Hanson Said to Be Raising $11 Billion in U.S., Europe

Hanson PLC, the Anglo-American conglomerate, is raising some $11 billion in new bank loans in separate deals on both sides of the Atlantic, banking sources said.

While Hanson needs some fresh financing for its pending $2.6 billion acquisition of Beazer PLC, most of the new loans will be used to refinance bank debt from past acquisitions, including Consolidated Goldfields in 1989 and Peabody Coal Co. in 1990.

In the United States, Chemical Bank and five coagents are arranging a $4 billion loan for Hanson's American subsidiary. Funds for the Beazer acquisition, which includes the assumption of about $2 billion of debt, will come mainly from this credit.

Across the Ocean

At the same time, National Westminster Bank has been tapped to lead a new $7 billion credit for the parent company in London, banking sources said. It will replace an existing credit amounting to about $6.2 billion at current exchange rates, sources said.

A Hanson spokesman in New York could not be reached for comment.

National Westminster and other British banks are also expected to play a prominent role in the Chemical-led credit for Hanson's American subsidiary, though they are not members of the underwriting group.

In addition to Chemical, the agent banks on the $4 billion credit are Citibank, Toronto-Dominion Bank, ABM-AMRO, Swiss Bank, and Hongkong and Shanghai Bank.

Chemical underwrote $500 million, and each of the five co-agents committed $400 million, for a total of $2.5 billion.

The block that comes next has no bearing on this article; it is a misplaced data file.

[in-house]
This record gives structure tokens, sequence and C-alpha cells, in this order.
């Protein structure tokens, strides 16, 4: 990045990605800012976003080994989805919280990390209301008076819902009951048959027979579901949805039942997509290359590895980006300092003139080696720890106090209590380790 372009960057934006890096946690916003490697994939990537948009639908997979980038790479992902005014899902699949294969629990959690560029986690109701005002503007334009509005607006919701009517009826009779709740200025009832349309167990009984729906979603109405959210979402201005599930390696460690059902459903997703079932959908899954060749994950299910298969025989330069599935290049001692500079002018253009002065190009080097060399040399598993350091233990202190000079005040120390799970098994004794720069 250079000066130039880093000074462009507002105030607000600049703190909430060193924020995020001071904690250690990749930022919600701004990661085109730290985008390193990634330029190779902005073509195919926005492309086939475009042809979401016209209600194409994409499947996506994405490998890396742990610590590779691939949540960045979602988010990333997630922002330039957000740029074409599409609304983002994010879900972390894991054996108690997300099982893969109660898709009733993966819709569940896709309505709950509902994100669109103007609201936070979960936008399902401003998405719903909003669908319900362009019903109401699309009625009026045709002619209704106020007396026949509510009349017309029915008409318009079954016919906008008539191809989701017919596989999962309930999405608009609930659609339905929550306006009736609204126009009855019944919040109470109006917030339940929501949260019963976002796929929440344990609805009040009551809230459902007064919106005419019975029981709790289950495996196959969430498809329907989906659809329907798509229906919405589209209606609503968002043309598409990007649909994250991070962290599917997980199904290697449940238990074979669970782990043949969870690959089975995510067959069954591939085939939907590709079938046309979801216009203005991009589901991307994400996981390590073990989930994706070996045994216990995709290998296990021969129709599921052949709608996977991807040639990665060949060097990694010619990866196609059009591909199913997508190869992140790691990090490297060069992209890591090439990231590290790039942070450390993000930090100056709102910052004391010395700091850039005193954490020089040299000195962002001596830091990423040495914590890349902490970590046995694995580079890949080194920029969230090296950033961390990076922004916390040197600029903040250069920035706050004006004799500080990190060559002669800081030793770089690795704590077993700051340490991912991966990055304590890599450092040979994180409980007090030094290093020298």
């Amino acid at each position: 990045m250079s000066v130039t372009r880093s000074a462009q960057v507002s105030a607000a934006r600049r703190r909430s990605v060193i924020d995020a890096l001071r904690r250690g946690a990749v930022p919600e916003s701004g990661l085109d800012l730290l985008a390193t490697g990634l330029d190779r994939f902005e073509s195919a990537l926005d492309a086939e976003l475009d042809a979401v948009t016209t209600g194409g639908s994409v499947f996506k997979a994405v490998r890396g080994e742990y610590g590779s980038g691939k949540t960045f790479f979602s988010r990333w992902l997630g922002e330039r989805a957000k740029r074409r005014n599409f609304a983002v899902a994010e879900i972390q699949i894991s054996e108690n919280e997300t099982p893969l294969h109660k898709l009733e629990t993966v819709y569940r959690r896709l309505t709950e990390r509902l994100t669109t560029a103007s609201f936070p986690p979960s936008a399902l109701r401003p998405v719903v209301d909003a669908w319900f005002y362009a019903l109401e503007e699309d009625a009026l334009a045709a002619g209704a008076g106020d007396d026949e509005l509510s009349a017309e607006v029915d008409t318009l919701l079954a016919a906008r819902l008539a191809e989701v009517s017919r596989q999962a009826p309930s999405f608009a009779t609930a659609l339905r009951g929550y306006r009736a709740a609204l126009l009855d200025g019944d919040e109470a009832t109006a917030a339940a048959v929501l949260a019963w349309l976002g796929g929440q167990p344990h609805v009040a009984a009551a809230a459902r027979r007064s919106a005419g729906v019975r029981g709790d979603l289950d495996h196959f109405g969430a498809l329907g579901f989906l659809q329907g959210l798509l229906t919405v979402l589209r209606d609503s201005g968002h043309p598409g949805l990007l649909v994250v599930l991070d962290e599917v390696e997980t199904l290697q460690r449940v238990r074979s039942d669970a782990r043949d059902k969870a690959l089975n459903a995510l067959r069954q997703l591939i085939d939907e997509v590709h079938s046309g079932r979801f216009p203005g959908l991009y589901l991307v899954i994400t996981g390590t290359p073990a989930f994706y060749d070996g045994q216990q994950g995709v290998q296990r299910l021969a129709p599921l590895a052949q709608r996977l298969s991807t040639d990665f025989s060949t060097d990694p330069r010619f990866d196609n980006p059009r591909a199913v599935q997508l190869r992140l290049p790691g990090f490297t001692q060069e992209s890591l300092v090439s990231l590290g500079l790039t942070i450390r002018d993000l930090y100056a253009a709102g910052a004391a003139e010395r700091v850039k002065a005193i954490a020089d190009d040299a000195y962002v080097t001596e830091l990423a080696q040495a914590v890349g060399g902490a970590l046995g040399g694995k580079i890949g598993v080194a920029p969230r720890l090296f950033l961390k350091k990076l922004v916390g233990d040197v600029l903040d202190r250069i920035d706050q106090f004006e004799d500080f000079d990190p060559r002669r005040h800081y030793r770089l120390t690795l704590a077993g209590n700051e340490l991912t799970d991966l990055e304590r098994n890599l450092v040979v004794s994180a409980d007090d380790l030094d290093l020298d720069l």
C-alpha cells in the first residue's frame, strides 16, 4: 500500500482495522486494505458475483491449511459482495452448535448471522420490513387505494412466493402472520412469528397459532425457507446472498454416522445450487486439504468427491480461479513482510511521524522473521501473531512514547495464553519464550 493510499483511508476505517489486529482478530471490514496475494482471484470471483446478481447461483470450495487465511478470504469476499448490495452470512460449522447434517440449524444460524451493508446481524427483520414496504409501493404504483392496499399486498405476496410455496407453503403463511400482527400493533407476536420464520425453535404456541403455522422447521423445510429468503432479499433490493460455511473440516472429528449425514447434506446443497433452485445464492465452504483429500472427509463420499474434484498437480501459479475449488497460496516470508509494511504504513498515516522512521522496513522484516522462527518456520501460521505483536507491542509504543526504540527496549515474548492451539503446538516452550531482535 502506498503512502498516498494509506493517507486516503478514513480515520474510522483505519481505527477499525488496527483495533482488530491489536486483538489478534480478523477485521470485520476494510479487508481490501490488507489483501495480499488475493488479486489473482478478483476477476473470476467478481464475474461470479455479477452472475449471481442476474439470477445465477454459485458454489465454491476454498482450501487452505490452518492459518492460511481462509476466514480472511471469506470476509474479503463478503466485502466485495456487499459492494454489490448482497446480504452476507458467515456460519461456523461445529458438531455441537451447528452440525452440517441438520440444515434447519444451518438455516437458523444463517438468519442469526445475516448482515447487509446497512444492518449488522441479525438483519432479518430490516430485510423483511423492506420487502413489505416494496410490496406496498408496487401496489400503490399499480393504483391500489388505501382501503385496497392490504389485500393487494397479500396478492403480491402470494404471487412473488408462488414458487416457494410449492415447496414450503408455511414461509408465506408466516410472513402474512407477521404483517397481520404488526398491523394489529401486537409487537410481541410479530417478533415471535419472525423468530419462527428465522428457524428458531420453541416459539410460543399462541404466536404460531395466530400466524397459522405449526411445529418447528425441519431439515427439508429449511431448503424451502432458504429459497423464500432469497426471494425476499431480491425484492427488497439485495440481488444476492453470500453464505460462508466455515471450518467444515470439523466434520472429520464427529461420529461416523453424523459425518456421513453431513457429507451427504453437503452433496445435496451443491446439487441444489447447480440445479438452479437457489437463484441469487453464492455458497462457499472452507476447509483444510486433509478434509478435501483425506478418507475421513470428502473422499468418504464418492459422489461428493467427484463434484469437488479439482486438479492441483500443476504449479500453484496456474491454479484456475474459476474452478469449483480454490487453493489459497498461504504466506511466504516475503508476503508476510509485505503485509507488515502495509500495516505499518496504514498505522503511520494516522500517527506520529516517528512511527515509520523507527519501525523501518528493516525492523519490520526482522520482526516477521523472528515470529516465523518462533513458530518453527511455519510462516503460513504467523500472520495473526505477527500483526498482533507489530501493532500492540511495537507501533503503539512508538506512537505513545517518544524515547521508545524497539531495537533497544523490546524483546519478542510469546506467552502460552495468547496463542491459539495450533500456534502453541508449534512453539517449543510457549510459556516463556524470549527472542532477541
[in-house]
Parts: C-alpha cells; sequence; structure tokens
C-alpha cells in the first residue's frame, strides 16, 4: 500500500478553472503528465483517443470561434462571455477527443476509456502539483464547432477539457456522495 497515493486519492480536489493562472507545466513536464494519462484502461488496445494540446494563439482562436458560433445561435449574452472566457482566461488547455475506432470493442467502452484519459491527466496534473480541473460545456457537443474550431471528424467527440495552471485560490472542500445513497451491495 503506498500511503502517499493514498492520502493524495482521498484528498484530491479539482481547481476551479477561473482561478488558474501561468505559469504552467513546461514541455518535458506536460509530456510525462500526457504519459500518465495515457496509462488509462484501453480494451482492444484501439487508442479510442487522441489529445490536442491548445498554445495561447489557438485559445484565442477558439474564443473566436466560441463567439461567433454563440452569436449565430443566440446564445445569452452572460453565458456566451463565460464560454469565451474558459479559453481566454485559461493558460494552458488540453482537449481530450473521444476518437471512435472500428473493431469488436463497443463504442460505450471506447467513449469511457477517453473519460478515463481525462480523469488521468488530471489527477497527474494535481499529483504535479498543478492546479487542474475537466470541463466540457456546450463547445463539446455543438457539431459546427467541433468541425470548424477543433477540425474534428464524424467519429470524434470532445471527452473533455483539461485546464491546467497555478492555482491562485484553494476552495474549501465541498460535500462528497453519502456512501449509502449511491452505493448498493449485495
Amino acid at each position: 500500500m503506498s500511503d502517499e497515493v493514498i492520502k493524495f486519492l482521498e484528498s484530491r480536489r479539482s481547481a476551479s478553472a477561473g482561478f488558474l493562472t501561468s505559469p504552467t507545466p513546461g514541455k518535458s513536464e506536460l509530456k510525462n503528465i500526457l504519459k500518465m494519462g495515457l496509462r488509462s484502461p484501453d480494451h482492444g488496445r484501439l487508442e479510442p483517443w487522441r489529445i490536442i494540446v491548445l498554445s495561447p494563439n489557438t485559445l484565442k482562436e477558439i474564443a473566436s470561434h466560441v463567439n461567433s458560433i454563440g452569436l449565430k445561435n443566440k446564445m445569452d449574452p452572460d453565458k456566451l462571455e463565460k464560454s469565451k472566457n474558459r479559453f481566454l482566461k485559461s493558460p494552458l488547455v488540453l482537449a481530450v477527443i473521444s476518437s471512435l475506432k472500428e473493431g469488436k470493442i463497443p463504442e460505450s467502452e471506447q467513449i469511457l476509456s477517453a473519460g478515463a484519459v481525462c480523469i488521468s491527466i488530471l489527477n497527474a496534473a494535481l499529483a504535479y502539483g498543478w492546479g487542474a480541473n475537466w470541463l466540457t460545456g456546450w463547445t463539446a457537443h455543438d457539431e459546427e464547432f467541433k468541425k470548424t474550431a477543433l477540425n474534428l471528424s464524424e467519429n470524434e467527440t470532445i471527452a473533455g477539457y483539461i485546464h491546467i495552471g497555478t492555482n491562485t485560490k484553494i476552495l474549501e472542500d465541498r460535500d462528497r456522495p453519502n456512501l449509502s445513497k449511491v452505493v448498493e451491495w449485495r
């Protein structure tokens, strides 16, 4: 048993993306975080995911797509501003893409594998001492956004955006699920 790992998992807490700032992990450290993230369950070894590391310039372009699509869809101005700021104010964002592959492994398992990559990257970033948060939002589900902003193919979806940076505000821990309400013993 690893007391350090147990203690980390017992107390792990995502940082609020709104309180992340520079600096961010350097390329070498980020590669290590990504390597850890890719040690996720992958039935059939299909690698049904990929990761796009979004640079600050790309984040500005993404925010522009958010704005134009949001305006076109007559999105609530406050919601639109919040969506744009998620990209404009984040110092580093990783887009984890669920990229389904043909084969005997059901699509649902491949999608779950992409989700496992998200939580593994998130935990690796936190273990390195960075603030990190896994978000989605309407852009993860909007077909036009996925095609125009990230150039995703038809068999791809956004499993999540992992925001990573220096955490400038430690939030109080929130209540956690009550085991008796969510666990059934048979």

While partly underwritten loans are sometimes viewed as a red flag by potential syndicate members, Hanson's strong reputation precludes it from having to pay for a fully underwritten deal, bankers said.

"It's almost an unnatural love affair between [Hanson] and the banks," a lender said.

Solid Track Record

Hanson has endeared itself to its banks because it consistently lives up to its financial projections.

As a result, the $4 billion credit is expected to sell handily in the market, despite the usual carping about pricing.

The loan is priced at 75 basis points over the London interbank offered rate. That is about 200 basis points below the going rate for credits classified as highly leveraged transactions, or HLTs.

Still, the new credit carries better pricing than existing Hanson bank debt.

Last year, Hanson's U.S. arm financed its purchase of Kentucky-based Peabody Coal with a Chemical-led loan priced at just 50 basis points over Libor.

The remainder of the Peabody loan will be refinanced with the proceeds from the new credit.

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